FLRC workouts for the week of June 15th

Gorgeous weather this week, so let’s make the most of it with some tough workouts.

Middle Distance Workouts (5K to 15K)

We’re aiming for some pace change this week with a ladder and a progression run.

  • Workout 1: Ladder of 1-2-3-4-4-3-2-1 minutes, all at I pace, with a 1-minute jog after each repetition. If you’re on the lower end of the weekly mileage, drop a 4-minute rep in the middle. Don’t run these too fast—this is I pace, not R pace.

  • Workout 2: Progression run, starting with (after the warmup) 12 minutes at M pace, followed by 6 minutes at T pace, followed by 2 minutes at I pace, with a 3-minute jogging rest after each repetition. When you’re done with the I pace work and are rested, do 6 by 30-second strides (30 seconds at R pace, followed by 30 seconds of jogging). Don’t start too fast—the heart of the workout is that 6 minutes of T pace while staying strong enough to hold your form in the I pace and strides.

  • Long Run: 25-30% of your weekly mileage at E pace

Long Distance Workouts (Half Marathon to Marathon)

Marathoners also get to work on pace changes with some faster T-pace jam in between the M-pace bread and butter, to muddle the analogy.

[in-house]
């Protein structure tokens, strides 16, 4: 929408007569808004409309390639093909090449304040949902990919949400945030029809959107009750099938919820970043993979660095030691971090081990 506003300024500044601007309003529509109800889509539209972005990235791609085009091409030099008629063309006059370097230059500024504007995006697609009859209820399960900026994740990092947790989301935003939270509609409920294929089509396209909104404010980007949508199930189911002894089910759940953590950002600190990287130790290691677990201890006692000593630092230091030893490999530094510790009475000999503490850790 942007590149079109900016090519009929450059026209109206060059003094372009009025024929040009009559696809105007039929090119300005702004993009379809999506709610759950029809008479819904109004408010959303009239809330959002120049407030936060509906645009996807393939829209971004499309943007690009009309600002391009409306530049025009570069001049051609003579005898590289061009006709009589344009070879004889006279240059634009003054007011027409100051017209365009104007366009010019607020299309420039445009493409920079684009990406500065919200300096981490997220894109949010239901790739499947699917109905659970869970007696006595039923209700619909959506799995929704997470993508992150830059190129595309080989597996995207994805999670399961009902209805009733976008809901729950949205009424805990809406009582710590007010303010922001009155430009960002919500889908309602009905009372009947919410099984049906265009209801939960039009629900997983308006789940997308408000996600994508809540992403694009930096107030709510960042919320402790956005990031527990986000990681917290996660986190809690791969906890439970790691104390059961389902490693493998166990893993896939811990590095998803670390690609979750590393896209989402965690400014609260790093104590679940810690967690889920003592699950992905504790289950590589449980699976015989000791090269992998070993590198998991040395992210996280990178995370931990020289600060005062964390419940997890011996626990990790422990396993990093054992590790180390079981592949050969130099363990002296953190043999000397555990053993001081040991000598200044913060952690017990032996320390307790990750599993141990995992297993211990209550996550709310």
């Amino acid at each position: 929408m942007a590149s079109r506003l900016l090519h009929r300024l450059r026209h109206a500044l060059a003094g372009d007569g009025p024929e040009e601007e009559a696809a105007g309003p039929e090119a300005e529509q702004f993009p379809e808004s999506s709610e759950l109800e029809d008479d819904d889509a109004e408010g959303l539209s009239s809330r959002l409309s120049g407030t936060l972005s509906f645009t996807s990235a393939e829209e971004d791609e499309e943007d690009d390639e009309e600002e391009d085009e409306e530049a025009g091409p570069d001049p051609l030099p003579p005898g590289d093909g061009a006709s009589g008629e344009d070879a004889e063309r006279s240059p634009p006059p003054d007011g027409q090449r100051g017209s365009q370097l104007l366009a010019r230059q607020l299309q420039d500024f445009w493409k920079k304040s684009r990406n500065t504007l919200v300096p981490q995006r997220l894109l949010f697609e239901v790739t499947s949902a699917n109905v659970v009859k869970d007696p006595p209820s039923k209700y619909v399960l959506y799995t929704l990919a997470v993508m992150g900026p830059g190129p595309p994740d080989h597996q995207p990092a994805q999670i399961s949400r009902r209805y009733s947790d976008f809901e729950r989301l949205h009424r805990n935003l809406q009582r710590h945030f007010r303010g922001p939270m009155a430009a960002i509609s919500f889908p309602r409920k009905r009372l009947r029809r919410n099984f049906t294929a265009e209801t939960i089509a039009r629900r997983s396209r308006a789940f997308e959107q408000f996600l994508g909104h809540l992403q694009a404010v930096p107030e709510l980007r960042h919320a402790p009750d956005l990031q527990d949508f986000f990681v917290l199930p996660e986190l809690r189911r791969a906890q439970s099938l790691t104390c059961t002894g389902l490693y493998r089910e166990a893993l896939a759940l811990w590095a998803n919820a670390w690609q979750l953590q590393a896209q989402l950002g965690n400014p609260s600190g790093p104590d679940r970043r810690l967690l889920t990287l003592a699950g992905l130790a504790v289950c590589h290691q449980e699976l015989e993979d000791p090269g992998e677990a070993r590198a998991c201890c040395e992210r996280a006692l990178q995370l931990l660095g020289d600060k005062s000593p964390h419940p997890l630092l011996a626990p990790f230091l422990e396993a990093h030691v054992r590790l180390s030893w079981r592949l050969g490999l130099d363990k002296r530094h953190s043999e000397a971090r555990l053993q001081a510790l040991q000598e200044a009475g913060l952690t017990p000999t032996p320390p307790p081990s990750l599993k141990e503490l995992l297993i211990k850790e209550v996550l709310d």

• Workout 1: 20 minutes at M pace, 10 minutes at T pace, then 20 minutes more of M pace. 5 minutes of E-pace rest between each change of pace and don’t forget the minimum of 10 minutes at E pace for a warmup and cooldown.

  • Long Run: 25-30% of your weekly mileage at E pace


For those of us who don’t know - what is I, R, M, T ,E pace?

Glad you’re interested in the workouts, Marcia! The goal behind these paces is to make it so the workouts are usable by people of widely varying speeds. My T pace probably wouldn’t be the same as your T pace, but the workout would work for either of us.

E = Easy (your normal easy pace, at which you can maintain a conversation)